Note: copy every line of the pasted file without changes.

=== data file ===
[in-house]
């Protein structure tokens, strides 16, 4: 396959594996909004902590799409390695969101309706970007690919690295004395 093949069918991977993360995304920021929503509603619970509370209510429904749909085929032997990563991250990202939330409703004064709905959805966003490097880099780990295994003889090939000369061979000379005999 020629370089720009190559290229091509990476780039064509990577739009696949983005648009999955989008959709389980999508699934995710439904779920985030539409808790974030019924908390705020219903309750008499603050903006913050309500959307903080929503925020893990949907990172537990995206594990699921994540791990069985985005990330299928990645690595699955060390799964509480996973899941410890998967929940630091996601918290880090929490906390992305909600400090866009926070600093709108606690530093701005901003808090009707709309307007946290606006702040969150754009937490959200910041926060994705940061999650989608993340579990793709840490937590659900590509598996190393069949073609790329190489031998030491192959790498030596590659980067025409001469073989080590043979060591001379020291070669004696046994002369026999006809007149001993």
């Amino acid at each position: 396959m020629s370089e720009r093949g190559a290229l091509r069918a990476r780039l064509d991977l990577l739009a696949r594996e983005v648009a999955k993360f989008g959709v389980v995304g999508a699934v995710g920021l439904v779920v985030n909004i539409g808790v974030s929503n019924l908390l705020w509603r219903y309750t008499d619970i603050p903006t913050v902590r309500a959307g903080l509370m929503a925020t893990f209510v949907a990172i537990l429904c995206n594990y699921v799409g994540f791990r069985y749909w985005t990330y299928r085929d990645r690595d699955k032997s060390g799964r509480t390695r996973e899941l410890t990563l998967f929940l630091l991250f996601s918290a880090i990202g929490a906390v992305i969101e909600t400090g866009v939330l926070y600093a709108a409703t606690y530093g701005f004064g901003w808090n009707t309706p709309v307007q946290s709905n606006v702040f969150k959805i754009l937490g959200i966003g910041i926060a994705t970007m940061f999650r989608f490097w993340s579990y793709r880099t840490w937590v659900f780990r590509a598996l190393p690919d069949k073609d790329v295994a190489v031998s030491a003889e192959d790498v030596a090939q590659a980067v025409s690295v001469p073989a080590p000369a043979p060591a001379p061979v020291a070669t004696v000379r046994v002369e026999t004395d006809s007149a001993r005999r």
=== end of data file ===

[in-house]
């Protein structure tokens, strides 16, 4: 396959594996909004902590799409390695969101309706970007690919690295004395 093949069918991977993360995304920021929503509603619970509370209510429904749909085929032997990563991250990202939330409703004064709905959805966003490097880099780990295994003889090939000369061979000379005999 020629370089720009190559290229091509990476780039064509990577739009696949983005648009999955989008959709389980999508699934995710439904779920985030539409808790974030019924908390705020219903309750008499603050903006913050309500959307903080929503925020893990949907990172537990995206594990699921994540791990069985985005990330299928990645690595699955060390799964509480996973899941410890998967929940630091996601918290880090929490906390992305909600400090866009926070600093709108606690530093701005901003808090009707709309307007946290606006702040969150754009937490959200910041926060994705940061999650989608993340579990793709840490937590659900590509598996190393069949073609790329190489031998030491192959790498030596590659980067025409001469073989080590043979060591001379020291070669004696046994002369026999006809007149001993």
């Amino acid at each position: 396959m020629s370089e720009r093949g190559a290229l091509r069918a990476r780039l064509d991977l990577l739009a696949r594996e983005v648009a999955k993360f989008g959709v389980v995304g999508a699934v995710g920021l439904v779920v985030n909004i539409g808790v974030s929503n019924l908390l705020w509603r219903y309750t008499d619970i603050p903006t913050v902590r309500a959307g903080l509370m929503a925020t893990f209510v949907a990172i537990l429904c995206n594990y699921v799409g994540f791990r069985y749909w985005t990330y299928r085929d990645r690595d699955k032997s060390g799964r509480t390695r996973e899941l410890t990563l998967f929940l630091l991250f996601s918290a880090i990202g929490a906390v992305i969101e909600t400090g866009v939330l926070y600093a709108a409703t606690y530093g701005f004064g901003w808090n009707t309706p709309v307007q946290s709905n606006v702040f969150k959805i754009l937490g959200i966003g910041i926060a994705t970007m940061f999650r989608f490097w993340s579990y793709r880099t840490w937590v659900f780990r590509a598996l190393p690919d069949k073609d790329v295994a190489v031998s030491a003889e192959d790498v030596a090939q590659a980067v025409s690295v001469p073989a080590p000369a043979p060591a001379p061979v020291a070669t004696v000379r046994v002369e026999t004395d006809s007149a001993r005999r």